December 1, 2002 |
A surge of violence in the Indian-controlled part of Kashmir left 10 people dead Saturday. In the first attack, a bomb exploded on a busy street in the Khanyar area of Srinagar, the summer capital of India's Jammu and Kashmir state. Police said that the bomb targeted a police van carrying detainees to a court but that it exploded prematurely. Three policemen and six civilians, including two children, were hurt.
November 18, 2002 |
Hundreds of Hindu protesters were arrested as police broke up a banned rally in western India's Gujarat state, where religious clashes have killed about 1,000 people this year. The 2-week-long rally planned by the Hindu nationalists was to start in Godhra, where a Muslim mob's arson attack on a train carrying mostly Hindus in February triggered India's worst religious riots in a decade.
November 16, 2002 |
In an elaborate ceremony of prayer and animal sacrifice, thousands of Balinese Hindus gathered Friday to drive away evil and purify the site where 191 people died last month in a car bombing. The islanders asked for forgiveness, prayed for the victims of the attack and expressed hope that visitors from around the world will soon come back to their homeland. "No more blood and tears in Bali," Indonesian Welfare Minister Yusuf Kalla told the crowd.
September 26, 2002 |
Indian troops stood by for deployment in the western state of Gujarat today as Hindu groups called for a nationwide strike over an attack on a temple that left at least 32 people dead. The World Hindu Council, a group tied to Prime Minister Atal Behari Vajpayee's Hindu nationalist Bharatiya Janata Party, led the call for the strike.
August 8, 2002 |
Hindus observed a general strike in the Indian-ruled portion of Kashmir on Wednesday to protest a terrorist attack that killed nine pilgrims hiking to a Himalayan shrine. Eight people died in new violence. A leader of Jammu and Kashmir state's ruling party was slain in Srinagar, the summer capital, on Wednesday. Police said they suspected Islamic separatists.
June 3, 2002 |
Thousands of Hindu nationalists prayed and marched Sunday at the epicenter of India's most bitter religious dispute, winding up a 108-day celebration that was part of a campaign to pressure the government to let them build a temple at the site of a razed mosque. Nearly 10,000 police and paramilitary troops guarded the northern town of Ayodhya, where authorities feared Hindu-Muslim clashes or an attack by Islamic guerrillas.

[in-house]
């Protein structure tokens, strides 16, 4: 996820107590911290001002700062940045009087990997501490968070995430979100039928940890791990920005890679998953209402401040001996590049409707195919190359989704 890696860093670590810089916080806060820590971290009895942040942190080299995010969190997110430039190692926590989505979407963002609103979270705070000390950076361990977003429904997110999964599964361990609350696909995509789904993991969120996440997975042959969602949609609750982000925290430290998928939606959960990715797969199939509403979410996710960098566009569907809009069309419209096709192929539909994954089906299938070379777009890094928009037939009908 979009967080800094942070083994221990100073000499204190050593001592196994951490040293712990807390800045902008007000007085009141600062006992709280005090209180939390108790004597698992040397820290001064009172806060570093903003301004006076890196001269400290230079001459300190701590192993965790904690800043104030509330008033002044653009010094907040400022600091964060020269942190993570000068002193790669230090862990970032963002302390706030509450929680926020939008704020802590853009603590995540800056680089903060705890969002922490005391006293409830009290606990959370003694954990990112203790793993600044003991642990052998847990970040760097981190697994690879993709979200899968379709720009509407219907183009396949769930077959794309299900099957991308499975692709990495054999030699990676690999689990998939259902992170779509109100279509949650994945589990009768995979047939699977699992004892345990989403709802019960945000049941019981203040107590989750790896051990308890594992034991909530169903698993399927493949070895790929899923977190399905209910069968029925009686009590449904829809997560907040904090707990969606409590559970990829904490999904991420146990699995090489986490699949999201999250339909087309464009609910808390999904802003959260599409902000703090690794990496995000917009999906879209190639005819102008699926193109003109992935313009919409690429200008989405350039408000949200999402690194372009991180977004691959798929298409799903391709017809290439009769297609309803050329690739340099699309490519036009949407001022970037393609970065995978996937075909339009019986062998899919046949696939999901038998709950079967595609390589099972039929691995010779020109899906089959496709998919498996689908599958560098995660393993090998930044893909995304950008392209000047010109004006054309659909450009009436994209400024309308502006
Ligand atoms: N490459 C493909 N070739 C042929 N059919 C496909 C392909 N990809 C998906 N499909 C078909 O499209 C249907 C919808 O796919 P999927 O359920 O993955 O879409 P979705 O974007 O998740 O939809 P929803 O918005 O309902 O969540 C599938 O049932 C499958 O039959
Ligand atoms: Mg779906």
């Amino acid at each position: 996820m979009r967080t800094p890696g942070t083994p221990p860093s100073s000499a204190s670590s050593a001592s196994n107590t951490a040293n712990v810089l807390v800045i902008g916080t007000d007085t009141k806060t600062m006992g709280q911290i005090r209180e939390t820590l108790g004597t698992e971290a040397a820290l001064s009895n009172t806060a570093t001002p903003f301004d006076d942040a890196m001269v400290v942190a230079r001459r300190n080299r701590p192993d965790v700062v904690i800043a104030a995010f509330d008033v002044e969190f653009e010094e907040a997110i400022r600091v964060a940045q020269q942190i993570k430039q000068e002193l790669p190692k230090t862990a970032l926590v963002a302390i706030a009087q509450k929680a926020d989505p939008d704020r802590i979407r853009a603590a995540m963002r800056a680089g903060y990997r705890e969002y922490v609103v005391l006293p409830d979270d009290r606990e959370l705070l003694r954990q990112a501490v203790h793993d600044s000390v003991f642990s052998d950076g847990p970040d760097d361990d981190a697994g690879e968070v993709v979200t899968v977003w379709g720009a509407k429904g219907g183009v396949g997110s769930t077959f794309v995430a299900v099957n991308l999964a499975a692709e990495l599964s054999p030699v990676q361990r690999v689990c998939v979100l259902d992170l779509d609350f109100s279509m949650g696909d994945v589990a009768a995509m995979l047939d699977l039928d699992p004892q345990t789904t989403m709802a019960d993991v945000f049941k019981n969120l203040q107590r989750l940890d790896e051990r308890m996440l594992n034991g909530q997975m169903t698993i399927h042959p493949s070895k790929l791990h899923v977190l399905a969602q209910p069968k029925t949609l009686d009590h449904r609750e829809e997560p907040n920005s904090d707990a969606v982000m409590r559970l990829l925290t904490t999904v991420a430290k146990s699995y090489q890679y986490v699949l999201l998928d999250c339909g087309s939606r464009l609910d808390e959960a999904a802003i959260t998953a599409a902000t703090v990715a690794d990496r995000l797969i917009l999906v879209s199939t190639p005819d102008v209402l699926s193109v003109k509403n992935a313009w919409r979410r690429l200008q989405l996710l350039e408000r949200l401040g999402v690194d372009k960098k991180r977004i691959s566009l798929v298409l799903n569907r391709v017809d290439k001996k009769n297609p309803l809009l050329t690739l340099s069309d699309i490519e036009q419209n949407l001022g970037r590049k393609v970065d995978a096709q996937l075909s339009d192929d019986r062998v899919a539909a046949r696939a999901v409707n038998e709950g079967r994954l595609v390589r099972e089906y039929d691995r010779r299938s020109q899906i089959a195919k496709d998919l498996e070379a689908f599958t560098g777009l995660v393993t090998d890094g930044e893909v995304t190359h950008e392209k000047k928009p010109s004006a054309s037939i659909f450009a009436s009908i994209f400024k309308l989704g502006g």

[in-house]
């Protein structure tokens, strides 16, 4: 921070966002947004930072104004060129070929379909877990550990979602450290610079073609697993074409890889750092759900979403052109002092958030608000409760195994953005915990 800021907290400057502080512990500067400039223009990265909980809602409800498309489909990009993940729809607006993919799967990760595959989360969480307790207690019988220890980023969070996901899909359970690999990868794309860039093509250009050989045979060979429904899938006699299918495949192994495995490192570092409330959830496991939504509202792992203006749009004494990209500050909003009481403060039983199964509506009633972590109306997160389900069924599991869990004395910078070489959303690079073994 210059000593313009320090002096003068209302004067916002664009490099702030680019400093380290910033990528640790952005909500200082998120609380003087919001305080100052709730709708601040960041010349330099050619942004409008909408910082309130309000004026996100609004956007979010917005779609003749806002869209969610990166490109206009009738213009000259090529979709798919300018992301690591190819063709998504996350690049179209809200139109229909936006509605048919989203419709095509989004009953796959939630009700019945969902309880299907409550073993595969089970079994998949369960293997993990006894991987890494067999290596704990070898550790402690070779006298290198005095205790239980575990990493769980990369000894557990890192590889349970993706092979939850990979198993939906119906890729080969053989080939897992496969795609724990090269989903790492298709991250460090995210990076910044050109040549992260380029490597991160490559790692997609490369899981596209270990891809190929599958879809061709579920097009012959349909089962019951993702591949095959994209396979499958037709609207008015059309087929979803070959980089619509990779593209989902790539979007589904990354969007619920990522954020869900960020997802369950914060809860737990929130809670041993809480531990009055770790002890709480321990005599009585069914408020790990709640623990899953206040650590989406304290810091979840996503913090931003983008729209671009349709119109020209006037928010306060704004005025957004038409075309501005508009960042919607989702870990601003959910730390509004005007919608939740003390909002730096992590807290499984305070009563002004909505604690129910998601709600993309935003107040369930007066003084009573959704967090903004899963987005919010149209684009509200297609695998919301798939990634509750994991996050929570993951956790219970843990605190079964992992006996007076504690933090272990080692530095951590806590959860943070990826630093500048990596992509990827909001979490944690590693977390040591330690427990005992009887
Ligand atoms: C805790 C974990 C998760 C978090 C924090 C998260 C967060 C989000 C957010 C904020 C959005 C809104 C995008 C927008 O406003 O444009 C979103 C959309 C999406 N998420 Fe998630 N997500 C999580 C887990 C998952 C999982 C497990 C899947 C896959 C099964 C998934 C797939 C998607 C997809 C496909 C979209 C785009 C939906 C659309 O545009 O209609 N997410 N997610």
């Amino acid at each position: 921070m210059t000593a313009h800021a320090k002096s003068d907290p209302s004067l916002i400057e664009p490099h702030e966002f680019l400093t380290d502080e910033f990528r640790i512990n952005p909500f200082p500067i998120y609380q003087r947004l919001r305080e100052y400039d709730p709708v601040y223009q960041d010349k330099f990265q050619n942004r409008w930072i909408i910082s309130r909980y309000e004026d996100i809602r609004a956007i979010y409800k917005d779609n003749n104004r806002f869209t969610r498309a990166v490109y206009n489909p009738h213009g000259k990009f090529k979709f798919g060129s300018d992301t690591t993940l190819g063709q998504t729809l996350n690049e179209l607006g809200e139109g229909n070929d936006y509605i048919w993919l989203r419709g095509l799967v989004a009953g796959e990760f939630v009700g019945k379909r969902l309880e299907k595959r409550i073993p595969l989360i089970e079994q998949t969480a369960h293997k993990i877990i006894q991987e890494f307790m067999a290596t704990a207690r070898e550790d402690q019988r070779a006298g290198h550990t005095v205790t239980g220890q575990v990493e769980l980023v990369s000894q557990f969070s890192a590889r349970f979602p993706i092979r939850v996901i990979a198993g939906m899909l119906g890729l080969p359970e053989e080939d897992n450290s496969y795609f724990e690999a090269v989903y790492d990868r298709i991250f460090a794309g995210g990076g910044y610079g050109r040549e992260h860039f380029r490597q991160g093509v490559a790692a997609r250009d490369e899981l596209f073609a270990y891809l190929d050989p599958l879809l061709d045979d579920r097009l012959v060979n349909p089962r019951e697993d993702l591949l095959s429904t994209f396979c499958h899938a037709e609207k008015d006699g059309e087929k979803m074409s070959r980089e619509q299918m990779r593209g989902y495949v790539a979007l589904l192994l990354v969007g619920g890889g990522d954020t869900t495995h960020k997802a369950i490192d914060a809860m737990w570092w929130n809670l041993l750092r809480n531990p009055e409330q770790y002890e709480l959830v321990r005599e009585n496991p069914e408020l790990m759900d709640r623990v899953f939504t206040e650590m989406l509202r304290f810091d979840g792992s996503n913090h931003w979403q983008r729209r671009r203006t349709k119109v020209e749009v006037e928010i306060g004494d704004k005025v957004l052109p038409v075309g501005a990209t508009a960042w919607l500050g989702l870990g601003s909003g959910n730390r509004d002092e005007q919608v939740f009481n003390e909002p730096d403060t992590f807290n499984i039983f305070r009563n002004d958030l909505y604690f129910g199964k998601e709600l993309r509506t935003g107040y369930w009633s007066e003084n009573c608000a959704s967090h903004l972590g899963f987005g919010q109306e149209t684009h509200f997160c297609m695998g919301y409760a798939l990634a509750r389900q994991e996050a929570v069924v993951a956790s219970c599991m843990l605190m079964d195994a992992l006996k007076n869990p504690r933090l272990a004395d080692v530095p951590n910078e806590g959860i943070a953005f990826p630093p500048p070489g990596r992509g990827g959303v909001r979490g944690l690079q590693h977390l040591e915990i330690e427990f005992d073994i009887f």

June 2, 2002 |
Nearly 10,000 paramilitary troops moved into this northern town Saturday after police said an Islamic separatist group threatened to blow up a makeshift Hindu temple at the site of a demolished 16th century mosque. Security was tightened as thousands of Hindus began arriving in Ayodhya, 345 miles east of New Delhi, to hold a prayer ceremony today close to the ruins of the Babri Masjid mosque razed by Hindu nationalists nearly 10 years ago.
May 12, 2002 |
For Vir Bhadra Mishra, the day is not complete without a dip in what he considers the holy waters of the Ganges, although he knows he risks his health by immersing himself in India's most polluted river. Like Mishra, thousands of Hindus in Varanasi, the heartland of Hinduism, take a bath or dip every day in the belief that it will cleanse them of their sins. What they are willing to overlook are the billions of gallons of sewage that pour into the Ganges as the river flows from the Himalayas in northern India to the Bay of Bengal in the east, a distance of more than 1,600 miles.
March 14, 2002 |
Hindu nationalists threatened Wednesday to defy a Supreme Court ban on holding a symbolic prayer ceremony near the bitterly disputed site of a mosque demolished by a mob nearly a decade ago. The Indian government says it has deployed about 8,000 paramilitary police officers, armed with tear gas, water cannon and live ammunition, to deter any large-scale protests at the site in the northern town of Ayodhya.
March 3, 2002 |
Poor Muslim farm workers hiding in a one-room house were a perfect target for Hindus bent on revenge. No one is likely to raise a vigilante mob because of the deaths of 28 landless laborers and their children, who were burned to death around midnight Friday as they cowered in the dark. And survivors from a total of about 20 burned houses have fled this farming village of roughly 4,000 residents. No one expects them to dare come back.